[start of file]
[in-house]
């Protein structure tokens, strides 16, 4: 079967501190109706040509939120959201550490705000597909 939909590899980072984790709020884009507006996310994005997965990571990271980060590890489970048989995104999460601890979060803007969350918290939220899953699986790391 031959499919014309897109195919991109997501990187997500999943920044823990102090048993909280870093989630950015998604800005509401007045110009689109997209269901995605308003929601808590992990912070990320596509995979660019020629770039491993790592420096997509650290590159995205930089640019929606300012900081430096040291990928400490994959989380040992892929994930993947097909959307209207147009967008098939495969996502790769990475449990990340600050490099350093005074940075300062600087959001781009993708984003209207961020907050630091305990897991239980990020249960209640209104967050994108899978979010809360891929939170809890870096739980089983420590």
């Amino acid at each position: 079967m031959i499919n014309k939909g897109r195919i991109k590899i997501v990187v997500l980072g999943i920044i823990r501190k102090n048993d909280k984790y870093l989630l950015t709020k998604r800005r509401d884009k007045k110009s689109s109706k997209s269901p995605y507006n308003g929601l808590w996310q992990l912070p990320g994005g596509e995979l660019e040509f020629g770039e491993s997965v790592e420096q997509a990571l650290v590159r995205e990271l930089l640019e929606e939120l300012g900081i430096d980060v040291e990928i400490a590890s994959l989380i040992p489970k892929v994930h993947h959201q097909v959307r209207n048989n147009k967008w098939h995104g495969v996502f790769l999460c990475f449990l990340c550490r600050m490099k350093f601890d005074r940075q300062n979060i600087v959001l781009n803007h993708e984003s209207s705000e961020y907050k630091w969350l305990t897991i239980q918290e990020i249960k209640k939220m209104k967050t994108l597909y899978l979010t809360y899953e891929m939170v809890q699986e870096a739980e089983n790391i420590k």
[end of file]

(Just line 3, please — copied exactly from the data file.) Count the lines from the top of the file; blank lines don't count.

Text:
């Amino acid at each position: 079967m031959i499919n014309k939909g897109r195919i991109k590899i997501v990187v997500l980072g999943i920044i823990r501190k102090n048993d909280k984790y870093l989630l950015t709020k998604r800005r509401d884009k007045k110009s689109s109706k997209s269901p995605y507006n308003g929601l808590w996310q992990l912070p990320g994005g596509e995979l660019e040509f020629g770039e491993s997965v790592e420096q997509a990571l650290v590159r995205e990271l930089l640019e929606e939120l300012g900081i430096d980060v040291e990928i400490a590890s994959l989380i040992p489970k892929v994930h993947h959201q097909v959307r209207n048989n147009k967008w098939h995104g495969v996502f790769l999460c990475f449990l990340c550490r600050m490099k350093f601890d005074r940075q300062n979060i600087v959001l781009n803007h993708e984003s209207s705000e961020y907050k630091w969350l305990t897991i239980q918290e990020i249960k209640k939220m209104k967050t994108l597909y899978l979010t809360y899953e891929m939170v809890q699986e870096a739980e089983n790391i420590k």